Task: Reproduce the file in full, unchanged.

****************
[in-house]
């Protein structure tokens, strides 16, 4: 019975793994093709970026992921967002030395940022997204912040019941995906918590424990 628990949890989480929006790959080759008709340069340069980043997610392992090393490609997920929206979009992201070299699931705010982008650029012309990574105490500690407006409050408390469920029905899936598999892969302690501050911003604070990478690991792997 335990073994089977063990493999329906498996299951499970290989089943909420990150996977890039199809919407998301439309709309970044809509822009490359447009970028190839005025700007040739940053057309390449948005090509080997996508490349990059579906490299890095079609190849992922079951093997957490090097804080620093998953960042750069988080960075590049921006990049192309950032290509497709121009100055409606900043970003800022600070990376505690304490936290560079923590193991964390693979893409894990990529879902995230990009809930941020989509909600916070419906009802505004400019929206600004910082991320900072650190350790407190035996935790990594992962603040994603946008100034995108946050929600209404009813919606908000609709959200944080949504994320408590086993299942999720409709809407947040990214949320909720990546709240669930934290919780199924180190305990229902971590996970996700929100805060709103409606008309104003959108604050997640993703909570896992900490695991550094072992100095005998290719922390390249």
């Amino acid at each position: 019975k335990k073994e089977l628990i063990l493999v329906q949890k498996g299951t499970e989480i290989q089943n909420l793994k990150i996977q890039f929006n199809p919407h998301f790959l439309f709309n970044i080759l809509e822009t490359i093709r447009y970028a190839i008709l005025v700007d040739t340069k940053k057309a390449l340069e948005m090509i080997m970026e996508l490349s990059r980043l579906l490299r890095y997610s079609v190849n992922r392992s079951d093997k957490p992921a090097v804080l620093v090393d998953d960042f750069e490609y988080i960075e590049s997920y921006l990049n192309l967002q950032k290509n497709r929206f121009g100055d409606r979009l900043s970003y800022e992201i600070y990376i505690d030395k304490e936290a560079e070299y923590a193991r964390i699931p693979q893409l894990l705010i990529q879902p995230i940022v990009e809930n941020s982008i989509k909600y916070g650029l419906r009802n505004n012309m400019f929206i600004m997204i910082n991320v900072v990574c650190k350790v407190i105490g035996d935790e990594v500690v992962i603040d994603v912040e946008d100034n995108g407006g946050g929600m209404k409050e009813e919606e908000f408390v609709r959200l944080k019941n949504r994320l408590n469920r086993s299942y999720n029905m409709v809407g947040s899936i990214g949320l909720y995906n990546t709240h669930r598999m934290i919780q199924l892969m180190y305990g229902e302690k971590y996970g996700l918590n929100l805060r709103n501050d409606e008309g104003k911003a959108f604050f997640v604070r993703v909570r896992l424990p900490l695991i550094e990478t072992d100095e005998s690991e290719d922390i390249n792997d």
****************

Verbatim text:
[in-house]
């Protein structure tokens, strides 16, 4: 019975793994093709970026992921967002030395940022997204912040019941995906918590424990 628990949890989480929006790959080759008709340069340069980043997610392992090393490609997920929206979009992201070299699931705010982008650029012309990574105490500690407006409050408390469920029905899936598999892969302690501050911003604070990478690991792997 335990073994089977063990493999329906498996299951499970290989089943909420990150996977890039199809919407998301439309709309970044809509822009490359447009970028190839005025700007040739940053057309390449948005090509080997996508490349990059579906490299890095079609190849992922079951093997957490090097804080620093998953960042750069988080960075590049921006990049192309950032290509497709121009100055409606900043970003800022600070990376505690304490936290560079923590193991964390693979893409894990990529879902995230990009809930941020989509909600916070419906009802505004400019929206600004910082991320900072650190350790407190035996935790990594992962603040994603946008100034995108946050929600209404009813919606908000609709959200944080949504994320408590086993299942999720409709809407947040990214949320909720990546709240669930934290919780199924180190305990229902971590996970996700929100805060709103409606008309104003959108604050997640993703909570896992900490695991550094072992100095005998290719922390390249």
């Amino acid at each position: 019975k335990k073994e089977l628990i063990l493999v329906q949890k498996g299951t499970e989480i290989q089943n909420l793994k990150i996977q890039f929006n199809p919407h998301f790959l439309f709309n970044i080759l809509e822009t490359i093709r447009y970028a190839i008709l005025v700007d040739t340069k940053k057309a390449l340069e948005m090509i080997m970026e996508l490349s990059r980043l579906l490299r890095y997610s079609v190849n992922r392992s079951d093997k957490p992921a090097v804080l620093v090393d998953d960042f750069e490609y988080i960075e590049s997920y921006l990049n192309l967002q950032k290509n497709r929206f121009g100055d409606r979009l900043s970003y800022e992201i600070y990376i505690d030395k304490e936290a560079e070299y923590a193991r964390i699931p693979q893409l894990l705010i990529q879902p995230i940022v990009e809930n941020s982008i989509k909600y916070g650029l419906r009802n505004n012309m400019f929206i600004m997204i910082n991320v900072v990574c650190k350790v407190i105490g035996d935790e990594v500690v992962i603040d994603v912040e946008d100034n995108g407006g946050g929600m209404k409050e009813e919606e908000f408390v609709r959200l944080k019941n949504r994320l408590n469920r086993s299942y999720n029905m409709v809407g947040s899936i990214g949320l909720y995906n990546t709240h669930r598999m934290i919780q199924l892969m180190y305990g229902e302690k971590y996970g996700l918590n929100l805060r709103n501050d409606e008309g104003k911003a959108f604050f997640v604070r993703v909570r896992l424990p900490l695991i550094e990478t072992d100095e005998s690991e290719d922390i390249n792997d």